Comparing the two booklets is fascinating because it demonstrates just how far the government has come in its ability to rapidly produce vague, bland nonsense that is presented as an informational tool for the concerned citizen. Indeed, it is doubtful that future historians will find as rich a history behind the Homeland Security pamphlet. But then again, War on Terror historians will have plenty of other things to look into...


CONELRAD relied upon the following sources for its history of the 1961 civil defense pamphlet Fallout Protection: What to Know and Do About Nuclear Attack.


A Love Affair with Life & Smithsonian (Columbia: University of Missouri Press, 1995) by Edward K. Thompson

Wizards of Armageddon (New York: Simon and Schuster, 1983) by Fred Kaplan


Memorandum for Carl Kaysen
November 15, 1961
Marc Raskin
John F. Kennedy Presidential Library & Museum
National Security Files
Box 295 / File 8
Civil Defense 11/13/61 – 11/19/61

Memorandum for Carl Kaysen
December 26, 1961
Steuart L. Pittman
John F. Kennedy Presidential Library & Museum
National Security Files
Box 365
Carl Kaysen / Civil Defense Fallout Program

Memorandum for Carl Kaysen
January 13, 1962
Arthur M. Schlesinger
John F. Kennedy Presidential Library & Museum
National Security Files
Box 365
Carl Kaysen / Civil Defense Fallout Program

Memorandum for Kenneth O'Donnell
November 6, 1961
Lawrence O'Brien
John F. Kennedy Presidential Library & Museum
National Security Files
Box 295
Civil Defense 10/28/61 – 11/12/61

Memorandum for McGeorge Bundy
October 17, 1961
Marc Raskin
John F. Kennedy Presidential Library & Museum
National Security Files
Box 295
Civil Defense 10/1/61 – 10/27/61

Memorandum for McGeorge Bundy
November 3, 1961
Carl Kaysen
John F. Kennedy Presidential Library & Museum
National Security Files
Box 295
Civil Defense 10/28/61 – 11/12/61

Memorandum for McGeorge Bundy
November 3, 1961
Frederick G. Dutton
John F. Kennedy Presidential Library & Museum
National Security Files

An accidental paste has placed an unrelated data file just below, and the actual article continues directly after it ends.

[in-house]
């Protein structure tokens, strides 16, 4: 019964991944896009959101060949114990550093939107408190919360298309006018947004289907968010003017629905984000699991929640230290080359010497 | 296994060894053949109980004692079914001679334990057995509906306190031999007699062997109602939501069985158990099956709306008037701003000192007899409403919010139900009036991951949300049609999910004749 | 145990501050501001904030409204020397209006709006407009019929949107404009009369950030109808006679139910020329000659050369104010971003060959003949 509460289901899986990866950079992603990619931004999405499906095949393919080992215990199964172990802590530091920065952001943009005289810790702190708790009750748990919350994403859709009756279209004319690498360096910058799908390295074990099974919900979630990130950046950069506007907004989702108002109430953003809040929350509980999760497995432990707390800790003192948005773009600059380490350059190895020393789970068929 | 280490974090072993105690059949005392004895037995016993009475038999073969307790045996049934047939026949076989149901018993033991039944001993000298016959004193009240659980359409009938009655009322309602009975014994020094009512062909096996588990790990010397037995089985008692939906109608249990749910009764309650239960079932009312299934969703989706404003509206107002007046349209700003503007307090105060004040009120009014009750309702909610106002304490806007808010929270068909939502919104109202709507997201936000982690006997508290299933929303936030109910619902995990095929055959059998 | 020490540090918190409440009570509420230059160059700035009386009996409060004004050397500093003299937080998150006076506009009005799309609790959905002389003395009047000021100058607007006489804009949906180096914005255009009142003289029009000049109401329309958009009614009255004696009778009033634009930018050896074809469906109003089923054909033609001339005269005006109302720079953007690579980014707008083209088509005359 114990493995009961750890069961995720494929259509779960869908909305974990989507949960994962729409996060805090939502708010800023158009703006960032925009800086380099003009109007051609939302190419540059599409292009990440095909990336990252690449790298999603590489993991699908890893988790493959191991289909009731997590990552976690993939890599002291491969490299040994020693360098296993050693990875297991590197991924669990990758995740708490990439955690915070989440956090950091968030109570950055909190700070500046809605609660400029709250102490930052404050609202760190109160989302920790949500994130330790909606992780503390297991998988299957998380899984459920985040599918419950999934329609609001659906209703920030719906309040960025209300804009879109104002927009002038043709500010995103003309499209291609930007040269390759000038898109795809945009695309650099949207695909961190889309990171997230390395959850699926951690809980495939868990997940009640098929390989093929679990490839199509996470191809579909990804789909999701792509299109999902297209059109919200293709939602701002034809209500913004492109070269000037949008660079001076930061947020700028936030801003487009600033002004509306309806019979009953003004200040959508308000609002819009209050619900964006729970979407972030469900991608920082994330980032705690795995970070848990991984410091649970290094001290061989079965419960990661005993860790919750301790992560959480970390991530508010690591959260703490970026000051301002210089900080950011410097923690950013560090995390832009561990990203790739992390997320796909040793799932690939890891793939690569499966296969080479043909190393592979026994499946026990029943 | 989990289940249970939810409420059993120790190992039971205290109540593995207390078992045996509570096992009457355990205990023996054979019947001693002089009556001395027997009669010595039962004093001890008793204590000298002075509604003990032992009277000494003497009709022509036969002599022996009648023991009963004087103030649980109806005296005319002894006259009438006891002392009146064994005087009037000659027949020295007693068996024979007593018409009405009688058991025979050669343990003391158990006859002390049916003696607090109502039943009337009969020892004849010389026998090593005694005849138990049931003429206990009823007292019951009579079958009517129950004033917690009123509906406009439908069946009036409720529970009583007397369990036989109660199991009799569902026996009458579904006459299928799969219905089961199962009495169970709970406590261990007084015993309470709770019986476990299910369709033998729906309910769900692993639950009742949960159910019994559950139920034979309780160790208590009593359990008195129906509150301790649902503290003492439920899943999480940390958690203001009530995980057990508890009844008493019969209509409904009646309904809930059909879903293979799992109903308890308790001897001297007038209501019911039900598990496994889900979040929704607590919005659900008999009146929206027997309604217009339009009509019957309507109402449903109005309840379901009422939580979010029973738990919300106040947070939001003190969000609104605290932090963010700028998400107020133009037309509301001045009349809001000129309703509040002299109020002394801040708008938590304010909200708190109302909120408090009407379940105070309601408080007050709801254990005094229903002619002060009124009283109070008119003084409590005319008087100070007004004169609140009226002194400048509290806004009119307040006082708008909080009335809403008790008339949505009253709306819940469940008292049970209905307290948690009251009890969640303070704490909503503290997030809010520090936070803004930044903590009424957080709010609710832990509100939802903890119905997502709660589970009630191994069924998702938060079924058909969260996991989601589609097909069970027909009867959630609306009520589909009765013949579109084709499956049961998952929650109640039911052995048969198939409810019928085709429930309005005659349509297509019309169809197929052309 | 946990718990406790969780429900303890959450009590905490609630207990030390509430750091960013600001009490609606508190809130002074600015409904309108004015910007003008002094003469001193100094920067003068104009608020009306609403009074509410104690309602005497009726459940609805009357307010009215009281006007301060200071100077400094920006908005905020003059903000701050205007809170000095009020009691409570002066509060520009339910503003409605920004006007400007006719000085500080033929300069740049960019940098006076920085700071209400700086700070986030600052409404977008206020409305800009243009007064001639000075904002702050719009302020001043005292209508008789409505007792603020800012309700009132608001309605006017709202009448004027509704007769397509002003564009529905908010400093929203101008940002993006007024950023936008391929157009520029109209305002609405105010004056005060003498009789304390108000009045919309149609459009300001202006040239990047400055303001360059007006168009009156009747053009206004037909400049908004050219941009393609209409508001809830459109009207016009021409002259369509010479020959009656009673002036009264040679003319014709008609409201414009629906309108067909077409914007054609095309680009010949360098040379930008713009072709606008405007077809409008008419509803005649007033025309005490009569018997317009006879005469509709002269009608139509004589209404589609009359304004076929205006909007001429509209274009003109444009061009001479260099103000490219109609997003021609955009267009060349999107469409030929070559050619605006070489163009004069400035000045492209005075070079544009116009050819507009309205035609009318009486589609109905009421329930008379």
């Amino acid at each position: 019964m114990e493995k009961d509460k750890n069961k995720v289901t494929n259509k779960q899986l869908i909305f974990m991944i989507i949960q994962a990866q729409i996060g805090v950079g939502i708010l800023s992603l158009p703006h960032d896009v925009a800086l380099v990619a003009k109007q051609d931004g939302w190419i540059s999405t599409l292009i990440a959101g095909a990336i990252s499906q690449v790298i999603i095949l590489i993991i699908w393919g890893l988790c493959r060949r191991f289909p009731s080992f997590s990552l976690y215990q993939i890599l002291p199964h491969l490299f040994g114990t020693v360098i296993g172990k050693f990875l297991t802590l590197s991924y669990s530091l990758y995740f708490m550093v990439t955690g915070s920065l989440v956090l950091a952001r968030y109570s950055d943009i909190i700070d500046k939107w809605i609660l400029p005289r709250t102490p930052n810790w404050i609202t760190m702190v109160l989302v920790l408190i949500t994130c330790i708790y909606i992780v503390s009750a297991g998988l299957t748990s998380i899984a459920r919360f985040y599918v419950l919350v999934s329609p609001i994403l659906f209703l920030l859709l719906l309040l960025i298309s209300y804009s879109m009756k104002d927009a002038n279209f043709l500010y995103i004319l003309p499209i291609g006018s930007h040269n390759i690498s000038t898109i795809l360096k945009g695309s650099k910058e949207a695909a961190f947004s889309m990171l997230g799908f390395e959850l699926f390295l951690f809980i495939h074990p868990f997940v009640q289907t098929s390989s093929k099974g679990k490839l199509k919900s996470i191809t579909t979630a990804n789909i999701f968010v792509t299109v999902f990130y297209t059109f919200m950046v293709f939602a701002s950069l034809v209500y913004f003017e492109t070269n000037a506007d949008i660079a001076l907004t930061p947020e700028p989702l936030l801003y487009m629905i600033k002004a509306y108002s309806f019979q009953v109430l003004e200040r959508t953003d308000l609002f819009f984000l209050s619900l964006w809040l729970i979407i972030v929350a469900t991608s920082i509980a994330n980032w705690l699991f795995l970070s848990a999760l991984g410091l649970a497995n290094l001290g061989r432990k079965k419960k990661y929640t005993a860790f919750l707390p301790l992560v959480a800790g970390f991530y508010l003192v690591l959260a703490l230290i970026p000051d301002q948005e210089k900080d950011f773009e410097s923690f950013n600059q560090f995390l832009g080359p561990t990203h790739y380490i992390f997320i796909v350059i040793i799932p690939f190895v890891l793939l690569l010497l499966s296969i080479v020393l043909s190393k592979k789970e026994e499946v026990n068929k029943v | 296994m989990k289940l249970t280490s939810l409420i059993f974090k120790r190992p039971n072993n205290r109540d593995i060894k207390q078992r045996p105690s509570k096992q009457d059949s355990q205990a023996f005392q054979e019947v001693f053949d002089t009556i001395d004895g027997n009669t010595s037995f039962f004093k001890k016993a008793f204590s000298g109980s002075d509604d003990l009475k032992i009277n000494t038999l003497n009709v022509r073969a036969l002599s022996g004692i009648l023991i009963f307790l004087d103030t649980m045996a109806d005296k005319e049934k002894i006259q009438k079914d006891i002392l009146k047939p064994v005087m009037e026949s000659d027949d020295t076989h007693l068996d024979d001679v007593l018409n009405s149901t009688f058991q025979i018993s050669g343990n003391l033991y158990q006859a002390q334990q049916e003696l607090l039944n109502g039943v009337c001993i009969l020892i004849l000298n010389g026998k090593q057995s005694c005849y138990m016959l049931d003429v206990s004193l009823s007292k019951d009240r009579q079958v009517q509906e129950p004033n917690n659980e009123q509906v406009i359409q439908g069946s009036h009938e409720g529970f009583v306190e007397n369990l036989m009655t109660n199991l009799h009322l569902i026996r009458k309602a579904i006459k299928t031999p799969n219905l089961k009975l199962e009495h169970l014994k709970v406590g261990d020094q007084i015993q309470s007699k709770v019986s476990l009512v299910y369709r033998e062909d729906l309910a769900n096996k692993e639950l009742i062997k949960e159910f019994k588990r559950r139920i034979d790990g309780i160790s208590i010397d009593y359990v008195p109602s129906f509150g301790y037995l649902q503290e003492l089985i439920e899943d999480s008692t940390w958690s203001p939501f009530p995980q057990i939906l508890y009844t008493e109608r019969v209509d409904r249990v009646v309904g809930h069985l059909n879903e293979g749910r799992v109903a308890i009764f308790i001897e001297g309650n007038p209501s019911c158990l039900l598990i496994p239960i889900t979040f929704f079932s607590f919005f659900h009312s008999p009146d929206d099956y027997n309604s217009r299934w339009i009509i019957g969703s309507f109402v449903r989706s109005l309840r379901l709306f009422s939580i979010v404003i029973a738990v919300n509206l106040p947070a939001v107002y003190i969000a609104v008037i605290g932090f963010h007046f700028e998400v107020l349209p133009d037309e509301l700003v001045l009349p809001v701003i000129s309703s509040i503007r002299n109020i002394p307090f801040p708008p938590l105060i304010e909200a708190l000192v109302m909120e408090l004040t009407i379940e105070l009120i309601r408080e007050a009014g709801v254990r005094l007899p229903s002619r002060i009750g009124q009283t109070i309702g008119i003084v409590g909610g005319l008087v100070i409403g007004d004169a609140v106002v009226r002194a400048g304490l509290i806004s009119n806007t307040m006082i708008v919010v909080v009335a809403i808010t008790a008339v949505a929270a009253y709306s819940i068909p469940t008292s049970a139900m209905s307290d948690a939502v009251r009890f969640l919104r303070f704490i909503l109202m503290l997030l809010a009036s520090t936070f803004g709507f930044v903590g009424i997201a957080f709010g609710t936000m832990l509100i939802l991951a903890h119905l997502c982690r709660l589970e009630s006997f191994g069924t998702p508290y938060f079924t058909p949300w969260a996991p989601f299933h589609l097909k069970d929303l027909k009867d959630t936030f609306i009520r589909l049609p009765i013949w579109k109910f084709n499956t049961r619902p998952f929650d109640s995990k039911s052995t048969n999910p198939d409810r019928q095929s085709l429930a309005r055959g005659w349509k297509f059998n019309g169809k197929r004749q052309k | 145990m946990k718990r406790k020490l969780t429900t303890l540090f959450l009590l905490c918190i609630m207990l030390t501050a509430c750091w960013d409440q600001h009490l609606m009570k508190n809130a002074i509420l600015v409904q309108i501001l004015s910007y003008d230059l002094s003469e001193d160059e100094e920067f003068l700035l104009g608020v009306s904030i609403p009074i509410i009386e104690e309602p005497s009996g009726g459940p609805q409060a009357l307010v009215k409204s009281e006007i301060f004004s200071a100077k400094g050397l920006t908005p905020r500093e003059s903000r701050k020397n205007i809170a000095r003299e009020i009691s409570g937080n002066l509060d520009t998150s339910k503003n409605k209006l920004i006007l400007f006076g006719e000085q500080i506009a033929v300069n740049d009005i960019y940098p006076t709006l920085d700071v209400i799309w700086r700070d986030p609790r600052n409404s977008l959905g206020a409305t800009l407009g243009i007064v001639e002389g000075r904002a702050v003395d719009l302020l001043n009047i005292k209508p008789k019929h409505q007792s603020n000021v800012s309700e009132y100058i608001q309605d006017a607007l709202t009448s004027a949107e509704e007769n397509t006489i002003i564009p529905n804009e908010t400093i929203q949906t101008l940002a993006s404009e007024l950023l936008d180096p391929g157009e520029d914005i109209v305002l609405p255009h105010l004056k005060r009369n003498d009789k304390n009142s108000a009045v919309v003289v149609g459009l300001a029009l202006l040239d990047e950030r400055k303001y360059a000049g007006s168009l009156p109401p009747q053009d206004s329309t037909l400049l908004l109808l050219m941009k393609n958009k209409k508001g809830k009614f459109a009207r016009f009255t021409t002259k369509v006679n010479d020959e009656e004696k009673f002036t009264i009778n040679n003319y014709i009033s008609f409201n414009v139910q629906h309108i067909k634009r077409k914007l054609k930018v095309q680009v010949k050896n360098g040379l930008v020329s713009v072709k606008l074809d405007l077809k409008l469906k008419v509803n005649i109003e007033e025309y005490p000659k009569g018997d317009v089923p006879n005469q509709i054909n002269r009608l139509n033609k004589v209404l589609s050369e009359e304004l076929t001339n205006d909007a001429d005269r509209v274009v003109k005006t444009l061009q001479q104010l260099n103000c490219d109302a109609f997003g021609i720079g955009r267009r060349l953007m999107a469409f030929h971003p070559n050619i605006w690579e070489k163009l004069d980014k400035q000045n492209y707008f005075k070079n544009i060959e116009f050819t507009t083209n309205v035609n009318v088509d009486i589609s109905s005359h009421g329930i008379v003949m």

Box 295
Civil Defense 10/28/61 – 11/12/61

Memorandum for the President
November 9, 1961
John Kenneth Galbraith
John F. Kennedy Presidential Library & Museum
National Security Files
Box 295
Civil Defense 10/28/61 – 11/12/61

Memorandum for the President
November 22, 1961
Arthur M. Schlesinger
John F. Kennedy Presidential Library & Museum
President’s Office Files
Box 65
Staff Memoranda 10/61 – 12/61

Memorandum for the President
November 23, 1961
Theodore Sorenson
John F. Kennedy Presidential Library & Museum
Theodore Sorensen Papers
Box 30
Subject Files 1961-1964, Civil Defense

Oral History Interview with Adam Yarmolinsky
November 28, 1964
Interview conducted by Daniel Ellsberg
For the John F. Kennedy Library

Oral History Interview with Carl Kaysen
July 11, 1966
Interview conducted by Joseph E. O’Connor
For the John F. Kennedy Library

Oral History Interview with Steuart L. Pittman
September 18, 1970
Interview conducted by William W. Moss
For the John F. Kennedy Library


Madeline Duckles via e-mail on November 4 and 6, 2007.


“Adam Yarmolinsky Dies at 77; Led Revamping of Government,” New York Times, January 7, 2000 by Neil A. Lewis

“A Booklet for Those Who Care,” Washington Post, December 31, 1961 by Roscoe Drummond

“A Communication,” Washington Post, January 1, 1962 by James R. Newman

“Director Chosen for Civil Defense,” New York Times, August 30, 1961 (no byline)

“E.K. Thompson, 89, Editor Who Helped Shape Life Magazine,” New York Times, October 9, 1996 by Eric Pace

“Fallout Pamphlet,” Albuquerque Tribune, January 10, 1962, editorial

“JFK’s First Strike Plan,” Atlantic Monthly, October 2001 by Fred Kaplan

“Fallout Shelters: Low-Key Plan,” Newsweek, January 8, 1962 (no byline)

“Operation Mailback,” Oakland Tribune, January 14, 1962 by James S. Driver (letter to the editor)

“President Kennedy Press Conference,” Washington Post, November 30, 1961 (no byline)

“Scientist Group Blasts U.S. Fallout Pamphlet,” Washington Post, January 21, 1962 (no byline)

“Shelters and Survival: A Report on the Civil Defense Muddle, New Republic, January 15, 1962 by Asher Brynes and Garrett Underhill

“The Shelters Are From Harsh Reality,” New York Times, January 2, 1962 by Arthur Krock

“U.S. Booklet Alerts Nation to Bomb Peril,” Washington Post, December 31, 1961 by John M. Goshko

“U.S. Modifies Plan on Shelter Data,” New York Times, January 1, 1962 by Peter Braestrup

“Women Conduct Peace Mailback,” Oakland Tribune, January 31, 1962 (no byline)

“Women for Peace to Conduct Mailback Protest Thursday,” Oakland Tribune, January 28, 1962 (no byline)

“Women to Hold March for Peace, Coast Group Will Also Mail Fall-Out Pamphlets Back,” New York Times, January 29, 1962 (No byline)

H-6 December 1961
Department of Defense, Office of Civil Defense
U.S. Government Printing Office: 1961 O—621904
46 Pages / Text – Illustrations

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CATEGORY: Pamphlets